ATLANTA — Governor Brian Kemp's decision to allow certain businesses in Georgia to reopen as early as Friday has been met with both relief and criticism.
Kemp has previously stated he believes data shows daily COVID-19 cases have declined over a 14 day period, but part of the criticism is based on an opposing belief that case numbers haven't declined over that same period.
A 14-day downward trajectory of documented COVID-19 cases is listed as a guideline from the White House, to be met before states begin to reopen.
"What I think we are seeing is there continue to be cases in Georgia," Dr. Carlos del Rio, infectious disease expert from Emory University said. "What we have seen is a slowing in the number of cases and the progression. We have seen an increase in the doubling time in Georgia and those are important things. But we aren't yet seeing a decline in the number of cases."
del Rio said as he looks at data for COVID-19 in Georgia, he doesn't see how the state is meeting the White House guidelines as of Thursday.
During a White House briefing Wednesday, President Trump addressed Gov. Kemp's plan to allow certain businesses in Georgia to reopen.
"Told the Governor of Georgia Brian Kemp that I disagree strongly with his decision to open certain facilities, which are in violation of the phase one guidelines," Trump said.
He went on to discuss Georgians and Kemp's decision, adding "They've been strong, resolute, but, at the same time, he must do what he thinks is right. I want him to do what he thinks is right. But I disagree with him on what he's doing.
On Wednesday, during a live interview on 11Alive News, Gov. Kemp was asked about the decision to allow select businesses to reopen.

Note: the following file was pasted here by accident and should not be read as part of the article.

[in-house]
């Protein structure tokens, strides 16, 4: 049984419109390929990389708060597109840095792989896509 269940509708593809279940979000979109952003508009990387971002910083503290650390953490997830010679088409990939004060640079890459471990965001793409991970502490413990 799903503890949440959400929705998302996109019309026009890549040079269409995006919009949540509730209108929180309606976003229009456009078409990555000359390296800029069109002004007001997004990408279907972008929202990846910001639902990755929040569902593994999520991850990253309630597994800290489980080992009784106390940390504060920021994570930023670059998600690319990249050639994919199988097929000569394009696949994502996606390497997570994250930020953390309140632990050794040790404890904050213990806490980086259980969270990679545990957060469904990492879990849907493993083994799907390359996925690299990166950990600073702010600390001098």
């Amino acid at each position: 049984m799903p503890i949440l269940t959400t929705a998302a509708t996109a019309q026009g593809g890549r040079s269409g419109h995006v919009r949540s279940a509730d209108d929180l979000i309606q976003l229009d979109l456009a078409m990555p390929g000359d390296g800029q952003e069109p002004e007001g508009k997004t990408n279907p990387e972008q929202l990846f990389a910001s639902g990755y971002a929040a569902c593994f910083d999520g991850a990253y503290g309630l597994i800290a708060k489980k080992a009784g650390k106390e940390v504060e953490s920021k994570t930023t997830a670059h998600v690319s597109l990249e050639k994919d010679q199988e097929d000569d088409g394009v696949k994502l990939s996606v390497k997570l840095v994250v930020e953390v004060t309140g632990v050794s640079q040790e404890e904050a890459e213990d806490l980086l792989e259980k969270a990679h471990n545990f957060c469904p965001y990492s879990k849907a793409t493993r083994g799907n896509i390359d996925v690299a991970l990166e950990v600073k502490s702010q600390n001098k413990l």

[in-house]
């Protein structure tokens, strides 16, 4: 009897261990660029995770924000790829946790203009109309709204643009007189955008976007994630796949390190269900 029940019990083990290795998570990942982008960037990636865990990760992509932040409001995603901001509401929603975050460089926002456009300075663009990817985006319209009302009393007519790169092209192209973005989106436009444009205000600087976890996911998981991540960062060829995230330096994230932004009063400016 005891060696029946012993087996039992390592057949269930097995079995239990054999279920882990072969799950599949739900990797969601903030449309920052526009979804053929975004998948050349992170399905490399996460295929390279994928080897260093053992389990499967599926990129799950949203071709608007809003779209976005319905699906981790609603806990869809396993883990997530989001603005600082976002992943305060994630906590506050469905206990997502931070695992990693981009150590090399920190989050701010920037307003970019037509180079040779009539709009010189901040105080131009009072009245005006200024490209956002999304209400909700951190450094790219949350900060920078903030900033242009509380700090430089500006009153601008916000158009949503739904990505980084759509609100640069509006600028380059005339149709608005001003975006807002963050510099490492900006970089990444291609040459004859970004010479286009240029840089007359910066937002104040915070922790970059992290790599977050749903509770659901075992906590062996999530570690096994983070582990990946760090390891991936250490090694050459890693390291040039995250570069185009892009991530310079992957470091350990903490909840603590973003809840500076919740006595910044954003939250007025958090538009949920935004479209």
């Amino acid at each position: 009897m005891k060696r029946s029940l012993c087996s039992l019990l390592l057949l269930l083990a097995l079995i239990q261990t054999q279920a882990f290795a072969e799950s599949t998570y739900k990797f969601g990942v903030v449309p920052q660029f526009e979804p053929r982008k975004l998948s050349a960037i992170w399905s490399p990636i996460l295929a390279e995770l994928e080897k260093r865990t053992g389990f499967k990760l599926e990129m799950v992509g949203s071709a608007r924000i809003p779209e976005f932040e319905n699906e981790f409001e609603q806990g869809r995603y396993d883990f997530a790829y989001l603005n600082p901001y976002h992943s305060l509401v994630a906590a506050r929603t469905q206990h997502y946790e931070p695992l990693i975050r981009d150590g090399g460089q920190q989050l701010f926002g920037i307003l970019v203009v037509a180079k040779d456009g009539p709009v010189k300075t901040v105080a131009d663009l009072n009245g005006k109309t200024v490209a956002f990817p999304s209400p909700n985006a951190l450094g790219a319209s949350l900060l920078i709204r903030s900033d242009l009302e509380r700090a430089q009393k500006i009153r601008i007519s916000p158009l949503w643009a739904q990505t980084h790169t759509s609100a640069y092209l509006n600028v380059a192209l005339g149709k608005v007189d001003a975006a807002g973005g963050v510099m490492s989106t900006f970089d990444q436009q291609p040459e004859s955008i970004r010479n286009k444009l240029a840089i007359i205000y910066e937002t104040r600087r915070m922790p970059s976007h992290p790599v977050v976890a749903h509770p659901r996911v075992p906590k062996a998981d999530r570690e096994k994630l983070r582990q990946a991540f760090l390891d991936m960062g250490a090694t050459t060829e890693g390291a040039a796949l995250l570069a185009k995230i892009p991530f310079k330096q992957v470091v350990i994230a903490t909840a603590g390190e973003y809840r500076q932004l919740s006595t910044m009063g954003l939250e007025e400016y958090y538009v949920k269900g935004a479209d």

11Alive News anchor Jeff Hullinger said, "What kind of data are you seeing, perhaps that others aren't? The White House guidelines show that there needs to be a drop of 14-days. We haven't seen that so far. Are you seeing different data from what they're seeing and the rest of us are seeing?"
"We believe that we are seeing that data and that we will meet that criteria when we start opening back up," Kemp replied.
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When asked Thursday by e-mail about the specific data showing how the state is meeting the federal guidelines, a spokesman for Kemp's office directed 11Alive to data updated daily on the Georgia Department of Public Health's website.
The Georgia DPH data for daily confirmed COVID-19 cases in Georgia show on April 10, which is two weeks before the first wave of businesses can reopen, there were 797 new confirmed cases. Over the following two days, the number of cases declined, but then spiked again on April 13-14, to more than 800 new cases a day.
Over the past week, the number of confirmed cases per day has continued to move up and down, with 58 new cases being reported Wednesday. But the data includes the following footnote: The most recent days of these trend data are impacted by a reporting lag that varies based on how the case is reported to public health and are subject to change.
"I will tell you that there are other models that we could have pointed to that showed our peak was back on April 6. I didn't make this (decision) just based on some model, because as you know Jeff, the models have been all over the place. They continue to move. We are looking at a lot of different models," Kemp said during the live interview Wednesday.